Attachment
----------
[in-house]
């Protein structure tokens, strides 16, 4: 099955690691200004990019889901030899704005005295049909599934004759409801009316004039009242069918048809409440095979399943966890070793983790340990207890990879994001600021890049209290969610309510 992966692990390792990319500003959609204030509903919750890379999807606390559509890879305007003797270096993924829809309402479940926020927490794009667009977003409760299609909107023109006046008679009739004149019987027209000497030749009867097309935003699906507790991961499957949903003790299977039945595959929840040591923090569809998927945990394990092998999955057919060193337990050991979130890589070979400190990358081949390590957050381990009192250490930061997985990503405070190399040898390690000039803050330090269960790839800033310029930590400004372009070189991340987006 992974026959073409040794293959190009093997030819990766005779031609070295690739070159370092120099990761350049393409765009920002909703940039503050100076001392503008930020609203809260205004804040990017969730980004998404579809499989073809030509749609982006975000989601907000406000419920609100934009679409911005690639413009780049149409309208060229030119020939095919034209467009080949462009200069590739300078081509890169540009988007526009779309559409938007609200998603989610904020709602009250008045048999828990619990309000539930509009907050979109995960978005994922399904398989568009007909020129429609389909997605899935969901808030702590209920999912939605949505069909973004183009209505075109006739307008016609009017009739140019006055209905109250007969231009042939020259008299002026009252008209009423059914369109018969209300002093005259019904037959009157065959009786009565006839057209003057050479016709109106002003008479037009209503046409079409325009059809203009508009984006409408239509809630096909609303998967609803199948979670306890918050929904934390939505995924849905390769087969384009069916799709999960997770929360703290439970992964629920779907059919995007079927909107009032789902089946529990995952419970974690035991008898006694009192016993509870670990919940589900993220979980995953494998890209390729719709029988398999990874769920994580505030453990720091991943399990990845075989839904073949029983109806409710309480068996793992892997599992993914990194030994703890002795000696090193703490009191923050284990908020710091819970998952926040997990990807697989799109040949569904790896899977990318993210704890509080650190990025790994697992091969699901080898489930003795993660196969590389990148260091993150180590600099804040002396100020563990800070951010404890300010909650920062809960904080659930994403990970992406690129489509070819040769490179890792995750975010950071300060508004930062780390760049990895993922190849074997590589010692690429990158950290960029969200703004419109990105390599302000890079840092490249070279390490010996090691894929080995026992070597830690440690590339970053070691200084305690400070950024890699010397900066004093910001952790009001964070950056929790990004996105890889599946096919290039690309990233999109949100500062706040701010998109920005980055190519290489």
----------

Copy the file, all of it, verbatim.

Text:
[in-house]
């Protein structure tokens, strides 16, 4: 099955690691200004990019889901030899704005005295049909599934004759409801009316004039009242069918048809409440095979399943966890070793983790340990207890990879994001600021890049209290969610309510 992966692990390792990319500003959609204030509903919750890379999807606390559509890879305007003797270096993924829809309402479940926020927490794009667009977003409760299609909107023109006046008679009739004149019987027209000497030749009867097309935003699906507790991961499957949903003790299977039945595959929840040591923090569809998927945990394990092998999955057919060193337990050991979130890589070979400190990358081949390590957050381990009192250490930061997985990503405070190399040898390690000039803050330090269960790839800033310029930590400004372009070189991340987006 992974026959073409040794293959190009093997030819990766005779031609070295690739070159370092120099990761350049393409765009920002909703940039503050100076001392503008930020609203809260205004804040990017969730980004998404579809499989073809030509749609982006975000989601907000406000419920609100934009679409911005690639413009780049149409309208060229030119020939095919034209467009080949462009200069590739300078081509890169540009988007526009779309559409938007609200998603989610904020709602009250008045048999828990619990309000539930509009907050979109995960978005994922399904398989568009007909020129429609389909997605899935969901808030702590209920999912939605949505069909973004183009209505075109006739307008016609009017009739140019006055209905109250007969231009042939020259008299002026009252008209009423059914369109018969209300002093005259019904037959009157065959009786009565006839057209003057050479016709109106002003008479037009209503046409079409325009059809203009508009984006409408239509809630096909609303998967609803199948979670306890918050929904934390939505995924849905390769087969384009069916799709999960997770929360703290439970992964629920779907059919995007079927909107009032789902089946529990995952419970974690035991008898006694009192016993509870670990919940589900993220979980995953494998890209390729719709029988398999990874769920994580505030453990720091991943399990990845075989839904073949029983109806409710309480068996793992892997599992993914990194030994703890002795000696090193703490009191923050284990908020710091819970998952926040997990990807697989799109040949569904790896899977990318993210704890509080650190990025790994697992091969699901080898489930003795993660196969590389990148260091993150180590600099804040002396100020563990800070951010404890300010909650920062809960904080659930994403990970992406690129489509070819040769490179890792995750975010950071300060508004930062780390760049990895993922190849074997590589010692690429990158950290960029969200703004419109990105390599302000890079840092490249070279390490010996090691894929080995026992070597830690440690590339970053070691200084305690400070950024890699010397900066004093910001952790009001964070950056929790990004996105890889599946096919290039690309990233999109949100500062706040701010998109920005980055190519290489």